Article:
From The Straits Times    |

Joanne Peh's tips on how to not to raise a spoilt child

PHOTOGRAPHY Veronica Tay assisted by Sherman See-Tho. STYLING Martin Wong, assisted by Melvin Yeo HAIR David Gan, Passion Hair Salon MAKEUP Kenneth Lee, using Cle de Peau Beaute OUTFIT Ralph Lauren

Today’s children are an entitled lot, proclaims actress Joanne Peh, who is pregnant with her second child. “Everyone has witnessed a screaming child in a restaurant before. He or she is wailing for an ice cream dessert and the parents are so embarrassed and flustered that they quickly order it just to keep the child quiet.”

And it’s not just a Singaporean phenomenon. When she moved to Beijing with her husband, actor Qi Yuwu, in 2015 after she gave birth, Joanne found herself surrounded by kids from single-child families who all seemed to behave with the same disrespect.

Horrified by such over-concerned and protective parenting, she was determined to raise her own daughter, now 12 months old, right. That is, as an “unentitled” child.

Fresh from rounding up four months of extensive travelling for Unique Towns, a TV series that explores interesting places around the world, Joanne shares her strategies for child-raising and how she’s striving to be the best parent she can be.  


Keeping Baby Qi out of the limelight 

Joanne has never revealed her daughter’s name to the public. On her Instagram page, the actress affectionately refers to her as Baby Qi. Hiding their little one’s identity was a conscious decision by Joanne and Yuwu to shield their daughter from the public eye.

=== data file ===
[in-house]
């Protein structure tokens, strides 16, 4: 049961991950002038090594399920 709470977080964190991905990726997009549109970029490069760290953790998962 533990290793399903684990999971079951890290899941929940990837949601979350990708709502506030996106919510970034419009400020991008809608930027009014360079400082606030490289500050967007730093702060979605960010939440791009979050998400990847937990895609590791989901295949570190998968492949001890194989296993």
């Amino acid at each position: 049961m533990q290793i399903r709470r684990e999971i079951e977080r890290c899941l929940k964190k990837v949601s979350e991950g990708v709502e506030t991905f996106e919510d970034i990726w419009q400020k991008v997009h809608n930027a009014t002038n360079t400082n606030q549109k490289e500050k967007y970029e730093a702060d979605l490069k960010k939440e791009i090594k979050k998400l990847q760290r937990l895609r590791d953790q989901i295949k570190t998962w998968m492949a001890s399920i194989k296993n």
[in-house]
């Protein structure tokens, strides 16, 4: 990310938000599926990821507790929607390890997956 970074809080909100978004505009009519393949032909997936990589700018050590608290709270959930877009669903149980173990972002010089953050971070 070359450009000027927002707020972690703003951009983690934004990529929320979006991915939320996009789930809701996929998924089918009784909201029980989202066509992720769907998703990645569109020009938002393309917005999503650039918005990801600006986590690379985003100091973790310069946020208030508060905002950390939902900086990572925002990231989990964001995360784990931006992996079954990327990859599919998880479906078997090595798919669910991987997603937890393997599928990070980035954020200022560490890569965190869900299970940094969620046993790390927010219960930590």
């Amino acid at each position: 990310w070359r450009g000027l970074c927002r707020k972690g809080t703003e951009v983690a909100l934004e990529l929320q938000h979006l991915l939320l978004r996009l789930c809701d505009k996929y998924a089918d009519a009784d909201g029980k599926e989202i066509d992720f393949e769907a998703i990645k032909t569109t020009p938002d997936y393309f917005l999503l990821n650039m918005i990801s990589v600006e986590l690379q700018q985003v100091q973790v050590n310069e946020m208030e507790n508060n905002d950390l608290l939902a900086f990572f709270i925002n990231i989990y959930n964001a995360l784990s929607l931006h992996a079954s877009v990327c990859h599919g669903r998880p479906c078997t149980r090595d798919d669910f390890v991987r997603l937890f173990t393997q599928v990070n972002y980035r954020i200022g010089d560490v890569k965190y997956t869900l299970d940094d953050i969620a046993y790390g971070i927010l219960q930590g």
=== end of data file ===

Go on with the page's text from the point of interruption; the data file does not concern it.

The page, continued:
“She was born with both her parents in the limelight,” says Joanne. “We want to give her the freedom to decide if she wants that kind of life.”


Putting her child’s interests first

Baby Qi’s personality is starting to develop and her preferences and interests are emerging. Joanne says she isn’t keen to impose any activity or toy on her little one unless she first shows an interest in learning it, especially when she gets old enough for enrichment activities like piano or ballet lessons.


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Case in point: She recently bought Lego blocks for Baby Qi to play with, remembering how much she enjoyed creating objects out of her imagination as a child. But her daughter wasn’t remotely interested in them. Disappointed though she was, Joanne says: “It’s her choice.” And the first-time mum wants to continue giving her child the autonomy to make decisions for herself.


Understanding her changing needs  

The key element to successful parenting is to be responsive to your child’s needs, Joanne says. “Parents need to be aware that their children are always growing,” she adds. Their capacity to learn increases and their interests change.

Joanne shares how, as her daughter’s first birthday approached, she was already starting to assert her independence. “She used to sit patiently and eat whatever we fed her. But now, she wanted to feed herself and was a lot pickier. She would fling food she didn’t like all over the place.”